Correct me if I'm wrong, but shouldn't this be, "diese" Frau? I see no dative preposition so I am a little confused.
Gehören is a dative verb, i.e. the subject is in dative and the object in nominative. Hence dieser Frau as subject of the belonging.
Thanks I have spent so much time memorizing Dative prepositions, I guess I missed the verbs...
İ am confused: according to wikipedia dies+Frau should be declined as diesen Frau since "dies" implies weak declination and subject should be in dative case as implied by the verb. Can someone help me out here?
I think you're overthinking this. You're correct that "gehören" requires the dative. The demonstrative pronoun behaves just like der/die/das — der becomes dem, dieser becomes diesem, etc. Therefore, just put "diese Frau" into the dative, which makes it "dieser Frau".
"Eine Tasche" translated as "a bag" seems a bit off to me. A better translation would be a handbag, purse, or satchel. A bag is more of a disposable grocery/shopping bag or an amorphus sack, no? A better translation would be "Beutel". Could a native speaker confirm?
Yeah, I've always thought of "purse" as one of the first translations of "Tasche"... Though I understand it can also be translated to "bag". I've heard people in Germany call "Tüte" these grocery/shopping bags you talk about.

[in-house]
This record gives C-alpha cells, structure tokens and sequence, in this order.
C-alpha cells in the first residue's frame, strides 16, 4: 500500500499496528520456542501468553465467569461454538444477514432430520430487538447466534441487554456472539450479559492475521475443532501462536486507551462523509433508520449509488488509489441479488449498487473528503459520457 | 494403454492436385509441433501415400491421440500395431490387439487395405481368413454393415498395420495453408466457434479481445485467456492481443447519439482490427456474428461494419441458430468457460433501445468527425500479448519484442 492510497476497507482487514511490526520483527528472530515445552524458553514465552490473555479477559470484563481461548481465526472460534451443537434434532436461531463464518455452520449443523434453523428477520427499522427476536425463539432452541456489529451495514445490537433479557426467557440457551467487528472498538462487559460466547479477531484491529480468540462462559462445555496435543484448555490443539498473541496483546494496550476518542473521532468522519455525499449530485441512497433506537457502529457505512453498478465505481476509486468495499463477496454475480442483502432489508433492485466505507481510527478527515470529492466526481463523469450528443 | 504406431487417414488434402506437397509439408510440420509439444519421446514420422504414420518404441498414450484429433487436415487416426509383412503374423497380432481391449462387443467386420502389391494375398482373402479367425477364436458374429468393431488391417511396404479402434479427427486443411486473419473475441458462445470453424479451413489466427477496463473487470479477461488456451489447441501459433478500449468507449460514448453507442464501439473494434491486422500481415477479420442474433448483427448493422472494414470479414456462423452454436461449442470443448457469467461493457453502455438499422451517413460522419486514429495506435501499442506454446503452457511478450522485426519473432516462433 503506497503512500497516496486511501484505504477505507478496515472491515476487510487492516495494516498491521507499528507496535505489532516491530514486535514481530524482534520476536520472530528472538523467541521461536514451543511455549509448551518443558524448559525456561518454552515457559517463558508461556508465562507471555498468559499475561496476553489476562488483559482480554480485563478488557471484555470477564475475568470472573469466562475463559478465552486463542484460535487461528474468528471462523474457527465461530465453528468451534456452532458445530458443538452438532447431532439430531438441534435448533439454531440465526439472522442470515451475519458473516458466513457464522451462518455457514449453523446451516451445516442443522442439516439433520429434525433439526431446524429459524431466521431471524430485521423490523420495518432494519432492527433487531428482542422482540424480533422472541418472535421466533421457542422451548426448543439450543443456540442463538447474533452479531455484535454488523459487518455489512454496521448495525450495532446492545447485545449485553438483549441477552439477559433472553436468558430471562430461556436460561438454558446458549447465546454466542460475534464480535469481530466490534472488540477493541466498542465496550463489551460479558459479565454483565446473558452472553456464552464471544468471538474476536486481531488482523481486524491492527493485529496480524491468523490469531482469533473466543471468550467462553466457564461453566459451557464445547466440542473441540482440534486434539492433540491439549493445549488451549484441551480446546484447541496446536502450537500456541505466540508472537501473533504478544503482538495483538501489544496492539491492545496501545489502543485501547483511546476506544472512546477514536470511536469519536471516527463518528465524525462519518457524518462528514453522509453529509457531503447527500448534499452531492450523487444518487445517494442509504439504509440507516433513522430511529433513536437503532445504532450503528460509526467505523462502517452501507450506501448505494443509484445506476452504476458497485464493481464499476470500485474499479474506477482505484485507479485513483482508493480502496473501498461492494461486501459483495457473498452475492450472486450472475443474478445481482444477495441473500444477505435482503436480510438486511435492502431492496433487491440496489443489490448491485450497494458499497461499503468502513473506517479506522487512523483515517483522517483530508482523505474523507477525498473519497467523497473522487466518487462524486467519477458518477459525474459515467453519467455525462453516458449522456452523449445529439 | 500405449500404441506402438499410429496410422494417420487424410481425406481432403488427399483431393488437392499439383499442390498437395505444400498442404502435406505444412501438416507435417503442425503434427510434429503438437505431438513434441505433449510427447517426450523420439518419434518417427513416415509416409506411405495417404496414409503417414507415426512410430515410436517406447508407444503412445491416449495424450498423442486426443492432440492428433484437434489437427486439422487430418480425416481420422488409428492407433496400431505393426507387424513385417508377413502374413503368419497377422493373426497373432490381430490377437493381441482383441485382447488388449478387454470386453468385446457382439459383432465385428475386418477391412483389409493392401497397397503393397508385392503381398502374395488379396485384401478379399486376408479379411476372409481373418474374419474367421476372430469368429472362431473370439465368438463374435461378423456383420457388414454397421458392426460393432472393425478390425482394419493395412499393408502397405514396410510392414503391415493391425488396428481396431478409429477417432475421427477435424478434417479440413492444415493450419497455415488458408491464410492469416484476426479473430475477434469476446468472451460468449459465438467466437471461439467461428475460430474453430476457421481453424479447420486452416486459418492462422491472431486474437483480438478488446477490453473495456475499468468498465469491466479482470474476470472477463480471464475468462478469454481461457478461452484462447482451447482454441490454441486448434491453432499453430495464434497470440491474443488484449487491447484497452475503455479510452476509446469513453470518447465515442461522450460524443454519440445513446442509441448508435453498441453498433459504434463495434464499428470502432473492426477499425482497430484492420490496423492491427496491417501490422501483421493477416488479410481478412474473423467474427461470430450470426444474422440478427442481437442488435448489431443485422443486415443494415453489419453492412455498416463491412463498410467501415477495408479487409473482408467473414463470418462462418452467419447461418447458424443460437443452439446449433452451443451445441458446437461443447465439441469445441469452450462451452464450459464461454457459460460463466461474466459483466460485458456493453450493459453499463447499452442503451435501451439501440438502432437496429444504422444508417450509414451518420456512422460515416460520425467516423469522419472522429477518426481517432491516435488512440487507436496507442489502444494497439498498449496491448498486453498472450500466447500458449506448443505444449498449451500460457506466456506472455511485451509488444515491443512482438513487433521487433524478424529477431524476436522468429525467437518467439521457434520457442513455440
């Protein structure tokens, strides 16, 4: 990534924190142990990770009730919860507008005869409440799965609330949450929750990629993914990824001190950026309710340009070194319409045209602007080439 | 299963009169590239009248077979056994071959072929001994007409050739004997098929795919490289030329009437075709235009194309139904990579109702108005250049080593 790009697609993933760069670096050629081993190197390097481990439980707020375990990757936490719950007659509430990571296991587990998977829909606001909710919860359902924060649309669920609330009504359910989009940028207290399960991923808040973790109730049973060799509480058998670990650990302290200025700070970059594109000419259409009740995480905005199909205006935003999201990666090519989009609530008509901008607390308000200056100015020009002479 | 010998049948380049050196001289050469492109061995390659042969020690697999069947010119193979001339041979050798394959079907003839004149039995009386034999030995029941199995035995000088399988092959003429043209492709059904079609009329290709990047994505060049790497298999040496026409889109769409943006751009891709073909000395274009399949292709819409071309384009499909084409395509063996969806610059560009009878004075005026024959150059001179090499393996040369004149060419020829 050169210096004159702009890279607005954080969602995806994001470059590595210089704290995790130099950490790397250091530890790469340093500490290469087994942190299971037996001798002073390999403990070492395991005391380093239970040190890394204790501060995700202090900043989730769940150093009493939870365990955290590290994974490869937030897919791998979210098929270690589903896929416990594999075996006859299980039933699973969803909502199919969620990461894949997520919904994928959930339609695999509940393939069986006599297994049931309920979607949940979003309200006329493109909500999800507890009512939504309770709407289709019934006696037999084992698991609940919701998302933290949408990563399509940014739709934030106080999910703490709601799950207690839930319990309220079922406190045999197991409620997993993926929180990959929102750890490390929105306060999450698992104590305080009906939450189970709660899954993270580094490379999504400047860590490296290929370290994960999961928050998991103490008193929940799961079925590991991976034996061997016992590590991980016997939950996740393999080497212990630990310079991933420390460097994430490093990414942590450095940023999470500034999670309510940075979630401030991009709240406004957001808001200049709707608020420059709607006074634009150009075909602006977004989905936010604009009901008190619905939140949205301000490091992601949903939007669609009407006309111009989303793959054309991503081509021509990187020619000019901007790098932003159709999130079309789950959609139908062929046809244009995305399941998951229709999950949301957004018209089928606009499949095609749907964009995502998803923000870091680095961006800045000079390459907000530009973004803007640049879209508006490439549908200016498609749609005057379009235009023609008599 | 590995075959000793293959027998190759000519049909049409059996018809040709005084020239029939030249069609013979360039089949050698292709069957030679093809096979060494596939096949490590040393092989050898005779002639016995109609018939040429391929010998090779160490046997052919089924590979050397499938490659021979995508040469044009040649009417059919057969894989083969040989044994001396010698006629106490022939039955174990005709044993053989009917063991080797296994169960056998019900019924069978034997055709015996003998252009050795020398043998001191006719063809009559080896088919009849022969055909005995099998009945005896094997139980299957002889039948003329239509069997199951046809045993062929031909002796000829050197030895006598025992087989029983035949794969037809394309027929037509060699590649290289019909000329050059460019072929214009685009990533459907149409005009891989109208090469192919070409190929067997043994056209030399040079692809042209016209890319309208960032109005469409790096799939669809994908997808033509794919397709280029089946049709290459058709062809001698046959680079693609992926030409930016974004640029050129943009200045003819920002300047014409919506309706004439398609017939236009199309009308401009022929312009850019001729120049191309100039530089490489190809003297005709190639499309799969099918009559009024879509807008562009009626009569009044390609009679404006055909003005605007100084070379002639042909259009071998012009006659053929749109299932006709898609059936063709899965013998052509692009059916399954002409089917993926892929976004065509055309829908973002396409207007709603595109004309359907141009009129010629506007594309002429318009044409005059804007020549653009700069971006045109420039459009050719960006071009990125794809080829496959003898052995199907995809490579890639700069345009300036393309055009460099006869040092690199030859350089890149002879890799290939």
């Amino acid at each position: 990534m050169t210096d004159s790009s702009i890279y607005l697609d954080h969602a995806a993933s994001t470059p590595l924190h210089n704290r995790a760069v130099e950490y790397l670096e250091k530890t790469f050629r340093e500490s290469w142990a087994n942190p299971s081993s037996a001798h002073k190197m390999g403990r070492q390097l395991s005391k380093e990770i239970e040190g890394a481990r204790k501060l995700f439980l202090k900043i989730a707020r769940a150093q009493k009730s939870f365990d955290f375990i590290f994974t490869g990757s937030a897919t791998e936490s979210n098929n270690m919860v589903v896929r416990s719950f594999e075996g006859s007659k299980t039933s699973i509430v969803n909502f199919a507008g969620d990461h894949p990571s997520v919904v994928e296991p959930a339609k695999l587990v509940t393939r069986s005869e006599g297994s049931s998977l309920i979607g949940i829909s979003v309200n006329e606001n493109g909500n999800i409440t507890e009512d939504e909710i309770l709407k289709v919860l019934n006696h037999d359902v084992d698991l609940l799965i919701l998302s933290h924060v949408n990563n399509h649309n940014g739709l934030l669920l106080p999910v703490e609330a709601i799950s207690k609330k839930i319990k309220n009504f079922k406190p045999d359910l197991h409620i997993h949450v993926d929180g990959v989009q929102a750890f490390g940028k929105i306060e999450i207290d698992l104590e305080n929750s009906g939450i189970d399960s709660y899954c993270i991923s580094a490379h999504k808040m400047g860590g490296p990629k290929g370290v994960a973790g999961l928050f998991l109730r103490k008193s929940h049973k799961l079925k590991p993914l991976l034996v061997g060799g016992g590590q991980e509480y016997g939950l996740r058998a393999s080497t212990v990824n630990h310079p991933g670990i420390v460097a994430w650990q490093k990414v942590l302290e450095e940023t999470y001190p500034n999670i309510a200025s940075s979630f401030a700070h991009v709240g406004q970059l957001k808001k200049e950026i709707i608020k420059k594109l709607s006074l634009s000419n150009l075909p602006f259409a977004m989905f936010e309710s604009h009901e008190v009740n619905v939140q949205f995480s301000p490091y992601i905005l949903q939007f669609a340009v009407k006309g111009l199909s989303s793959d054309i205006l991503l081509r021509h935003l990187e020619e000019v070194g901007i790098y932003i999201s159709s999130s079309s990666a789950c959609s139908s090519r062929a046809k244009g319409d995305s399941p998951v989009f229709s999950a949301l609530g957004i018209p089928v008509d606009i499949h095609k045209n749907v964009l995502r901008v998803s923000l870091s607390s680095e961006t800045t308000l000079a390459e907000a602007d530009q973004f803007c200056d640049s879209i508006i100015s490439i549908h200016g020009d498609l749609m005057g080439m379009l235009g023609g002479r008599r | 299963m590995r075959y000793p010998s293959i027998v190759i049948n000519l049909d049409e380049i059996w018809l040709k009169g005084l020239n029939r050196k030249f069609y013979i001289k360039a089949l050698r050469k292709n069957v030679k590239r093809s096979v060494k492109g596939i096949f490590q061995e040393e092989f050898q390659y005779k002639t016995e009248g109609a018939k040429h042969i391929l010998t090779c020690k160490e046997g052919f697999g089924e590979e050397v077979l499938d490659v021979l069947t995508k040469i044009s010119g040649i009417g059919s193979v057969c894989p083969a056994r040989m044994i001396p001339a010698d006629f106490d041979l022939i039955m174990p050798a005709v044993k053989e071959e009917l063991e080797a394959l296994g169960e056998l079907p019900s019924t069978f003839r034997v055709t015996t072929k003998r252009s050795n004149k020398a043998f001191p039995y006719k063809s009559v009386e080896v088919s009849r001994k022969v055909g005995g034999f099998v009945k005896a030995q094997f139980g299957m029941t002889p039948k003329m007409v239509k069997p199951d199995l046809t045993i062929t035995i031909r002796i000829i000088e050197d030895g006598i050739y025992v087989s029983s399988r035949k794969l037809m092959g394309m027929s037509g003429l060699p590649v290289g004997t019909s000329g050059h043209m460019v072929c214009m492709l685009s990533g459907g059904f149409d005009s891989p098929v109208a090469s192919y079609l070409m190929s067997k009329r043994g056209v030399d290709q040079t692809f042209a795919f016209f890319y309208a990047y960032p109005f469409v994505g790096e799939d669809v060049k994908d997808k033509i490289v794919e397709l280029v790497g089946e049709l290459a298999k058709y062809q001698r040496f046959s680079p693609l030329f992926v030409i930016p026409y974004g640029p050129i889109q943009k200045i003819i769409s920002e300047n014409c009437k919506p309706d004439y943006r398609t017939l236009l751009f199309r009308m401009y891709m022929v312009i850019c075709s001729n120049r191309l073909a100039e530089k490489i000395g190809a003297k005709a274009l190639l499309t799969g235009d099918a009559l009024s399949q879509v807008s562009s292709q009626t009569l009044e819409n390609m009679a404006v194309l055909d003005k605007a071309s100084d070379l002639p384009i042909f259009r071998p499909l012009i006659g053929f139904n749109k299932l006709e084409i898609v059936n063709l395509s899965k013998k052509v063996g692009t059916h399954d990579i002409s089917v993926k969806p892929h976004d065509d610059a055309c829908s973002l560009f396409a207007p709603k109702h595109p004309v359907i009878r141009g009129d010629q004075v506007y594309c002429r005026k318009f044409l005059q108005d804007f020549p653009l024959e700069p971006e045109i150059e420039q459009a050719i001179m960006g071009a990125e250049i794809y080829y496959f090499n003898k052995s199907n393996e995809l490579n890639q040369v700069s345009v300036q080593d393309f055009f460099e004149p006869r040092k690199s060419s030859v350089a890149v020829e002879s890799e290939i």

Personally, I refer to my backpack or satchel as "my bag" all the time — as do lots of people I know. Might be a regional thing.
Bag can refer to essentially any soft container - anything from a garbage bag to a backpack or even a suitcase (at least in Australian English)
"The purse belongs to this woman." - Seems to not have been reported yet (April 9, 2019). I have just reported it.
Well, a purse could be “eine Handtasche”, but “eine Tasche” is any bag or pocket. https://www.duolingo.com/dictionary/German/Tasche-tasche-noun-feminine-singular-nominative/46459876cde688df87065b60d09a20ba
Just because “bag” has more than one meaning does not mean that you can automatically assume that the German covers all of those meanings.
I cannot categorically say that "purse" is a better translation than "bag", but I think it should at least be accepted as a valid translation.
So I have to ask, why has the translation "The purse belongs to this woman" not been accepted?
I have reported it.
Every time someone says a “bag”, it does not necessarily mean a purse. In German they would say “Handtasche”. https://dictionary.reverso.net/english-german/Purse You should not substitute a very specific meaning for something that does not necessarily have that meaning. https://www.duolingo.com/dictionary/German/Tasche-tasche-noun-feminine-singular-nominative/46459876cde688df87065b60d09a20ba
- "Geldbörse" translates to "wallet" or "purse" (rather british english)
- "wallet" translates to "Brieftasche", "Geldbörse", "Portemonnaie" or "Geldbeutel"
Is "the woman owns this bag" not acceptable? I'm sure earlier examples allowed "owns" for sentences revolving around gehören
in the previous lesson in a sentence with the same basic construction, 'Tasche " was translated as pocket, and "purse" was marked incorrect. In this example, "pocket" was not accepted. Consistency?
Try reporting “pocket” as also correct if it is not accepted, but your error could be elsewhere. What was your entire sentence. Purse would be “Handtasche”.
I translated this as follows: "The woman owns the bag." Why is that wrong?
How come "the purse belongs to this woman" is wrong??? Purse and bag both mean tasche